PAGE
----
When you write or make art, then you’re going to make mistakes and fail sometimes. It happens to everyone. It’s nothing to be ashamed of. Not only does it mean that you’ve tried something a bit different, it also means that you’ll be able to learn from your failures too.
So, in that spirit, I thought that I’d give an example of learning from a failed project. If you aren’t interested in reading about the many ways I failed at a writing project, then just skip to the final paragraph for some general conclusions.
Earlier this year, I posted a series of short stories set in the 1990s here. In contrast to the previous two short story collections that I’d written (which can be found in the “2016” section of this page), this one only lasted a mere five stories before it ran out of steam.
The first sign that it was something of a mistake came from the fact that it took me a few days to work up the enthusiasm to start the project after I’d had my initial idea for it. Usually, when I have an idea for a project that is going to go well, it’s the sort of thing that I have to start working on right now. But, this was different. It was a cool idea and I wanted to make it, but it didn’t really have the impetus that these kinds of projects usually have.
At the time, I didn’t think to refine the idea until it provoked these hyper-enthusiastic feelings in me. Instead, I mistook my mild enthusiasm for technical problems. After all, I was writing historical fiction – a genre that I haven’t really written in before. So, I thought that I’d have to spend some time working out how to write these stories. For some writers, this sort of thing leads to good stories. But, for me, too much slowness tends to drain the life from a project.
Another problem was the fact that I’d tried to write relatively ordinary stories about ordinary life. This is a genre that I usually consider to be “extremely boring”. But, I’d thought that the historical nostalgia elements would help to keep it interesting. They didn’t. Yes, ordinary life was slightly different in the 1990s, but it was still fairly.. ordinary.
This, of course, made coming up with interesting story ideas surprisingly difficult. One of the main advantages of genres like science fiction and horror, and stories that are set in stylised versions of the real world, is that you can use your imagination to come up with all sorts of strange things to add to the story. You can create entirely fictitious settings that are more imaginative than realistic. You can add futuristic technology, unrealistic events etc… and see how your characters will react to them.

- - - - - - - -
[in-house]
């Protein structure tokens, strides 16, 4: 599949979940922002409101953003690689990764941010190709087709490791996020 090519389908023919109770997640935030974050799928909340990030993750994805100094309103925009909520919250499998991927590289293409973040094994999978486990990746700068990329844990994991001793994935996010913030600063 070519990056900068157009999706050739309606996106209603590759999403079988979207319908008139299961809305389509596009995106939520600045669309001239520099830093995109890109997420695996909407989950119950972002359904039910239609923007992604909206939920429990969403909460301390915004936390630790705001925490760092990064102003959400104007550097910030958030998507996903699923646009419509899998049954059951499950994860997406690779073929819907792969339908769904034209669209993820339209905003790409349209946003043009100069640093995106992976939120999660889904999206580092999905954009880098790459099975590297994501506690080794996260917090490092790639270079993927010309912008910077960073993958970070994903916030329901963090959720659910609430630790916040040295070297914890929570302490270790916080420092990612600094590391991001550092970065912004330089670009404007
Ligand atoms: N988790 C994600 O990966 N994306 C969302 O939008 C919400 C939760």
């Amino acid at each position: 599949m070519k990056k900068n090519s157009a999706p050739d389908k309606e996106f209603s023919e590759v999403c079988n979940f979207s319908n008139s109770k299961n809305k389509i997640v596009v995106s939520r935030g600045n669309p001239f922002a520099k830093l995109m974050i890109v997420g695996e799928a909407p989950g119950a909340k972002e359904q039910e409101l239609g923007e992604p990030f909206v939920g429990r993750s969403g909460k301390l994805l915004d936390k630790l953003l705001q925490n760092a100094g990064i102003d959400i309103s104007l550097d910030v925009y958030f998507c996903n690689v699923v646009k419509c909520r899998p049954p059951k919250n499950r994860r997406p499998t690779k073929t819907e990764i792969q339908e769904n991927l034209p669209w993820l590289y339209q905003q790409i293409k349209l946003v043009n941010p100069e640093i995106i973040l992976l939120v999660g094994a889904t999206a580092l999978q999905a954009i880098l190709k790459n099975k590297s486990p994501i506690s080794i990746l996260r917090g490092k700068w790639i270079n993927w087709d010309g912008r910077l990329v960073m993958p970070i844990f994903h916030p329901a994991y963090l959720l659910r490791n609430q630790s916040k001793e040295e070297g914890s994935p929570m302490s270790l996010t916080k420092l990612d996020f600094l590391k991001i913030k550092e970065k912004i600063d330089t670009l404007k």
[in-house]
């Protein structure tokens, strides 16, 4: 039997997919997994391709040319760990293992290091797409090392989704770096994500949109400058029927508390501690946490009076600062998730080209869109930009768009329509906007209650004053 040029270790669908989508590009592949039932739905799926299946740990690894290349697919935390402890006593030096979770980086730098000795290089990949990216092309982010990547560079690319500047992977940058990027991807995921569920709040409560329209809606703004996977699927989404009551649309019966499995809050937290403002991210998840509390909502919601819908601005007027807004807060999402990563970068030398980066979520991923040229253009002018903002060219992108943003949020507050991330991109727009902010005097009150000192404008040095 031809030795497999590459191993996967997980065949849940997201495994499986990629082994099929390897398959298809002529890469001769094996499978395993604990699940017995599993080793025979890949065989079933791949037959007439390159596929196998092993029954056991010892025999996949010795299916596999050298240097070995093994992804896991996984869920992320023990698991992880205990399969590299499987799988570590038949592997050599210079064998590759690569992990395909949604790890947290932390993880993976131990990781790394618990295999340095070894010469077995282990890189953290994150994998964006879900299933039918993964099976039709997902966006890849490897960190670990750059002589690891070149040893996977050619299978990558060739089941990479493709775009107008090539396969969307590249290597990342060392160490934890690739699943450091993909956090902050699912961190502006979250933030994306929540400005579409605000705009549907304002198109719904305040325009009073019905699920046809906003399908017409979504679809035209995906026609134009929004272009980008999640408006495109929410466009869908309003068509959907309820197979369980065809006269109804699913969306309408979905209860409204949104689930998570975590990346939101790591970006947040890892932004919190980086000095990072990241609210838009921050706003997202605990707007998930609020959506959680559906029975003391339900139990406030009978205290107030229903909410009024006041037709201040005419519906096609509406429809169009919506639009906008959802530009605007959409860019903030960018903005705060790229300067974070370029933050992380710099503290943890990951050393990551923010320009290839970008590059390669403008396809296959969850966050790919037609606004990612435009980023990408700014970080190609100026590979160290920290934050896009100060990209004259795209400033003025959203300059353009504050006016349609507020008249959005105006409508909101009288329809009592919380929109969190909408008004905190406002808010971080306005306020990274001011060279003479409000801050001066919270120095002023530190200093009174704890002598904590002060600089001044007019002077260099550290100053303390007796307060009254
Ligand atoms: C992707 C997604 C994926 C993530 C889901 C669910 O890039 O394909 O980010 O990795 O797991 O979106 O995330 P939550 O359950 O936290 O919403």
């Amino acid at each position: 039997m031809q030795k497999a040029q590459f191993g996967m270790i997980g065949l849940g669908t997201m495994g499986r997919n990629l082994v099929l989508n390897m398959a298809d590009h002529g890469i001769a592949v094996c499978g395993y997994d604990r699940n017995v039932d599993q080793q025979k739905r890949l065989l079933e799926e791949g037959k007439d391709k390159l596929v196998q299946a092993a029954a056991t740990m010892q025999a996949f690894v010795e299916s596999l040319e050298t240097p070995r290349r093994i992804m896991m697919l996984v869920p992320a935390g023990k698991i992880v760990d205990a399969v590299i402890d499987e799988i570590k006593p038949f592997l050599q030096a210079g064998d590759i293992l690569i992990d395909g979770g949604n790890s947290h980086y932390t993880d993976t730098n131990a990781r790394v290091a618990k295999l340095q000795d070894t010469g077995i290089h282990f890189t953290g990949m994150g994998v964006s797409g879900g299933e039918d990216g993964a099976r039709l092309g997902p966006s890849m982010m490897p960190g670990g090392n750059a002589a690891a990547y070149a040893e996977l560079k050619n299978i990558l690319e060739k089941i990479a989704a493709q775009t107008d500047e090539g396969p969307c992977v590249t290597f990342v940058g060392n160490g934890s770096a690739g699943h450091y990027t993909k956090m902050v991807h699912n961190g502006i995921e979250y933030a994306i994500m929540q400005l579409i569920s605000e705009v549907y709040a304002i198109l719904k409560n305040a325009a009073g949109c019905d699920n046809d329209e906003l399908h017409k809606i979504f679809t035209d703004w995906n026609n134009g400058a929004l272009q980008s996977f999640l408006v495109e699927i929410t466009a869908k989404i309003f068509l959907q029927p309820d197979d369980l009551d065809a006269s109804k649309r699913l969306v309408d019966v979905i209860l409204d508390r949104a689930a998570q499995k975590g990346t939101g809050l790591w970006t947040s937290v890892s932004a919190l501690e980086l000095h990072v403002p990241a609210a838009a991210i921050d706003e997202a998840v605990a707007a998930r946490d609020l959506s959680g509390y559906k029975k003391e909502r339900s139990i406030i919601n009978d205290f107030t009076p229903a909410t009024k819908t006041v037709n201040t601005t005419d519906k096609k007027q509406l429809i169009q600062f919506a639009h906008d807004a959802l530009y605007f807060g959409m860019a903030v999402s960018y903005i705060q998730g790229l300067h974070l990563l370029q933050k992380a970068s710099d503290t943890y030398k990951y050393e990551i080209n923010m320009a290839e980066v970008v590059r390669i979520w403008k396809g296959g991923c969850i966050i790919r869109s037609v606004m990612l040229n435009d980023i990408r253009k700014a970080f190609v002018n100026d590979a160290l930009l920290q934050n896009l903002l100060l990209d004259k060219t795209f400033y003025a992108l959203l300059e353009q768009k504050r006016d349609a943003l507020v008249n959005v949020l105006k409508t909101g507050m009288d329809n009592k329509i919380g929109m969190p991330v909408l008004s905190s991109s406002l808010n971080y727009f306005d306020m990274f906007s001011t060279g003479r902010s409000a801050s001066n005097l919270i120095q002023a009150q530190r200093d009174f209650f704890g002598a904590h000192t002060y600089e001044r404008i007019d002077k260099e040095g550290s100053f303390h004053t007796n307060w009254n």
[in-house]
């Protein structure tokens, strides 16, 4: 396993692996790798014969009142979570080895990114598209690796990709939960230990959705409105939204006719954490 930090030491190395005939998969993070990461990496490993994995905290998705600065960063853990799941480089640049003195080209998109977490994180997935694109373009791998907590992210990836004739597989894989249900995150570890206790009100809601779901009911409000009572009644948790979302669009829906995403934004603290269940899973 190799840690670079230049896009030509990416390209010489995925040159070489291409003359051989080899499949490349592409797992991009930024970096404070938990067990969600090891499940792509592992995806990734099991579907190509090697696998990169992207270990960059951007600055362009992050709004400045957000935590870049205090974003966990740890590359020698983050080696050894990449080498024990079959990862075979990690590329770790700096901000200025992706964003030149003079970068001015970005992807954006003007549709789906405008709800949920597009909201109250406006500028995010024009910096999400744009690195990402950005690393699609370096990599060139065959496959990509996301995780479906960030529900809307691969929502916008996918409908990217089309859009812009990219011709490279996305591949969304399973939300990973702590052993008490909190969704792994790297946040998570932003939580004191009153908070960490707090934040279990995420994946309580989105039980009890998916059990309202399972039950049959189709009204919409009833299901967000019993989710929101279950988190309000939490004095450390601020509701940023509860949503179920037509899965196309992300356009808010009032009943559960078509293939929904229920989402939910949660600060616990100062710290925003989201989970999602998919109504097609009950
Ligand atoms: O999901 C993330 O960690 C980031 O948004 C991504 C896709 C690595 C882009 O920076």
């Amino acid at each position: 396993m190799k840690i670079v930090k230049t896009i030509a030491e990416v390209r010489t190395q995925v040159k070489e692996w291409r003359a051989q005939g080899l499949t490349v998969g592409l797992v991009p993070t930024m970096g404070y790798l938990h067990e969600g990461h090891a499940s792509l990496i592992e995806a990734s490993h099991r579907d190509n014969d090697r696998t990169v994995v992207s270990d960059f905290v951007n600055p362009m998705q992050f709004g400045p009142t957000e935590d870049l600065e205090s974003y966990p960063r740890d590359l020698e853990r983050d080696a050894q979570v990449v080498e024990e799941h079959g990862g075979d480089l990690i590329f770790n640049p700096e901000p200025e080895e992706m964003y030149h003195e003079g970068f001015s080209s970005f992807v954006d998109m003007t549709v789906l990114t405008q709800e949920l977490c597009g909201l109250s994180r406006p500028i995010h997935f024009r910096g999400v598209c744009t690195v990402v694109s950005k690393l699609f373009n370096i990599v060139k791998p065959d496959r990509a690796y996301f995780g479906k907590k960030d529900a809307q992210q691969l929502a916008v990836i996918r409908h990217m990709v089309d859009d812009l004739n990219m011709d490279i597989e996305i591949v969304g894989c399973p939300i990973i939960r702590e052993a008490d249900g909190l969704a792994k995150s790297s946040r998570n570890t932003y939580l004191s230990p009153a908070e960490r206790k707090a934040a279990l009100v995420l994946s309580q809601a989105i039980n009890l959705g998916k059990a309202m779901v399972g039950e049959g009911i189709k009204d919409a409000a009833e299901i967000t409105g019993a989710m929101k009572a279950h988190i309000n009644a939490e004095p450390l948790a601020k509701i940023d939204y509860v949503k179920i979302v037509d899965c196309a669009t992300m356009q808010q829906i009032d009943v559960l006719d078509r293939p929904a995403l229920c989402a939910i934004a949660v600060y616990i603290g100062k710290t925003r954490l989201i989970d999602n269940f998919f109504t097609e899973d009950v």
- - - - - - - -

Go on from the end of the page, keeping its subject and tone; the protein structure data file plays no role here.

I’d always known that there was a reason why I preferred to write in “unrealistic” genres and this failed project reminded me about this. It gave me an actual physical example of what happens when I try to write the kinds of stories that don’t often interest me as a reader.
The other problem was probably the research. As fascinated as I am with the 1990s, I quickly realised that most of what I knew about the decade came from second-hand sources. After all, I was only a young child in the 1990s. So, whilst struggling to come up with story ideas, I ended up focusing more on things that are related to the media than anything else.
After all, since my preferred writing style tends to be fast and regular, I pushed myself to write one story per day. This didn’t leave a huge amount of time for research. So, I ended up setting many of my stories in fairly generic locations, with only a few subtle details that implied that they were set during the 1990s. So, again, this reminded me of how much easier it is to write stories that are set in entirely fictional locations.
Likewise, it reminded me of the difference between writing and other forms of creativity. Whenever I’d made art or comics that were set in the 1990s (like this one), I’d always gone for a stylised version of early-mid 1990s America, because it looks cool. Of course, fiction is a non-visual medium that relies a lot more on descriptions.
So, I actually ended up relying on my childhood memories of mid-late 1990s Britain (and things from that time and place that I’d watched or read) quite a bit. This led to the project having a totally different style and tone to what I had expected. Most of the stories were set in 1996-9, which didn’t really seem as fascinatingly “historical” as I’d originally expected. If I’d paid more attention to the differences between visual art and the written word, I could have come up with a better idea for this project.
The common thread in all of this is that you tend to produce your best work when you know yourself well and know where your strengths lie. But, on the other hand, you’ll only learn about this if you fail a few times. So, don’t be afraid to fail!
Anyway, I hope that this was useful 🙂